New Nvidia graphics cards offer 'industry-changing' real-time raytracing on your computer for the first time

At Siggraph 2018, Nvidia has announced a new Turing architecture and Quadro RTX cards based on it that the company says will revolutionise how 3D artists work.

Turing is the successor to Pascal, which is used by Nvidia's current generation of graphics cards that top out with the Quadro P6000. Nvidia says that Turing is up to 6x faster at simulating the physical world – and will allows real-time raytracing within industry-standard 3D applications and accelerated output rendering.

The company isn’t holding back at how much of an innovation it thinks the new architecture is, with CEO Jensen Huang describing it on stage at a launch keynote at the Siggraph animation conference as “the greatest leap since the invention of the CUDA GPU in 2006”.

This is because the platform allows real-time raytracing, which was previously only possible using the company’s Volta platform, which is for datacentres, not desktop PCs. Now, claims Nvidia, artists will be able to see a much more accurate preview – perhaps completely accurate – of their final artwork or animation.

Photo-realistic raytracing in real-time with global illumination has been the goal of Nvidia for 12 years, said Jensen, but previously the company predicted that it would five to 10 years away from now. It can be done now because Nvidia has developed specific ray-tracing cores that are used in a new line of Quadro graphics cards called the RTX line, along with Tensor cores for machine-learning-based operations such as noise reduction.

This is the secret to the claim of real-time ray-tracing. The output from the ray-tracing cores is noisy, but this is then run through the machine-learning based noise-reduction algorithm to produce a very high quality render.


A Cornell box rendered in real-time with global illumination.

The first Quadro cards based on the Turing architecture will be the RTX 5000, RTX 6000 and RTX 8000.

The RTX 8000 is the flagship card, with 4608 CUDA cores and 576 Tensor cores. It has 48GB of GDDR6 memory, which can be doubled to 96GB by using two cards in the same workstation through the new NVLink 2.0 interface. GDDR6 has twice the bandwidth of the GDDR5 memory used by the Pascal-based cards.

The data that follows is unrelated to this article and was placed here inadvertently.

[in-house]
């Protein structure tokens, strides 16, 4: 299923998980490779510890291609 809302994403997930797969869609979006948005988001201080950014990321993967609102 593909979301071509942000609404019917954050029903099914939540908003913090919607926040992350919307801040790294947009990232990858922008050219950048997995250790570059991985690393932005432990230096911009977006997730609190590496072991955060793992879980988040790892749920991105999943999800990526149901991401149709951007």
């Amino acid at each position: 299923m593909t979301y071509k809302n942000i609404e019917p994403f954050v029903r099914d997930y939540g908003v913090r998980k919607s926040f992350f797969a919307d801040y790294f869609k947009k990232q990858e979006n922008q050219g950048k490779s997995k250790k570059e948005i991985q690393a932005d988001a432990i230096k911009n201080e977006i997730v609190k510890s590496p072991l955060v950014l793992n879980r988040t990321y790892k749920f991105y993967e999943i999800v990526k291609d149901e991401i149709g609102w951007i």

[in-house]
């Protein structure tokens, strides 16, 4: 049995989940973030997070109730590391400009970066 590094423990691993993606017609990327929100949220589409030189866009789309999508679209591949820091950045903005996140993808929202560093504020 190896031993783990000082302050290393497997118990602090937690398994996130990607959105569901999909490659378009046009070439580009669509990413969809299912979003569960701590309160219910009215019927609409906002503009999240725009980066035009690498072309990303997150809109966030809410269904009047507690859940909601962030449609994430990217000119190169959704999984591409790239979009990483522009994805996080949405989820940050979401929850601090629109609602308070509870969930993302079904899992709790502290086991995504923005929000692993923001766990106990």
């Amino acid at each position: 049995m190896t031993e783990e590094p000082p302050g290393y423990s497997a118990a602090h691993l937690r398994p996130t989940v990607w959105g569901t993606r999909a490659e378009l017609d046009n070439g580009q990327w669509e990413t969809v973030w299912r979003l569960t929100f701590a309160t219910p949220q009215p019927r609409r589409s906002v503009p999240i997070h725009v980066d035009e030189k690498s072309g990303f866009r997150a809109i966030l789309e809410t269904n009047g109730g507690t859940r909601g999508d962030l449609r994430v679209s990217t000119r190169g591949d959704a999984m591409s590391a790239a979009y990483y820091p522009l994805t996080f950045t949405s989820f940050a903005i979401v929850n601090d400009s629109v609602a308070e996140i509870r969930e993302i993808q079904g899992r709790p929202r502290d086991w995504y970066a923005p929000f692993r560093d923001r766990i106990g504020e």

For ray-tracing, the RTX 8000 can output 10 Giga rays per second, which sounds impressive but we really don’t have anything to compare it with.

The RTX 6000 is essentially the same card, but with 24GB of RAM (48GB through NVLink 2.0). The RTX 5000 has 3,072 CUDA cores, 384 Tensor cores and 16GB of RAM – with a ray-tracing capability of 6 Giga rays/s.

The new Quadro RTX cards will ship in the fourth quarter of 2018, costing around US$2,300 (around £1,800) for the RTX 5000, $6,300 (£4,940) for the RTX 6000 and $10,000 (£7,830) for the RTX 8000. 

All support the new mooted VirtualLink standard for connecting VR headsets over a USB-C lead. 

Alongside the cards, Nvidia has announced RTX Server, which combines eight RTX cards with the company’s Infinity software to created render farm datacentres and virtual workstations. Some customers will get early access in Q4 of this year, with it being generally available in Q1 2019.

Nvidia claims that the RTX Server will cost about a quarter of a CPU-based render farm, taking up around a tenth of the space and using around an eleventh of the power. Or conversely, for the same money you can get four times the performance.

Application support for Nvidia Quadro RTX

To take advantage of the power of these cards and the Turing architecture, application developers need to add support for the RTX platform. At the time of launch, Nvidia says it has support from apps including Adobe Dimension, Autodesk Arnold, Allegorithmic Substance Designer and Project Alchemist, Blackmagic Design Resolve 15, Epic Games Unreal Engine, OTOY Octane Render and Pixar Renderman – with most of these in beta and being demoed on the show floor at Siggraph.

One of the first to show off real-time rendering on RTX boards is Chaos Group with its new Project Lavina renderer. You can see it in action in the video below.

We'll be spending time with many of these companies over the next few days at Siggraph and will update this story with their thoughts on the RTX platform.

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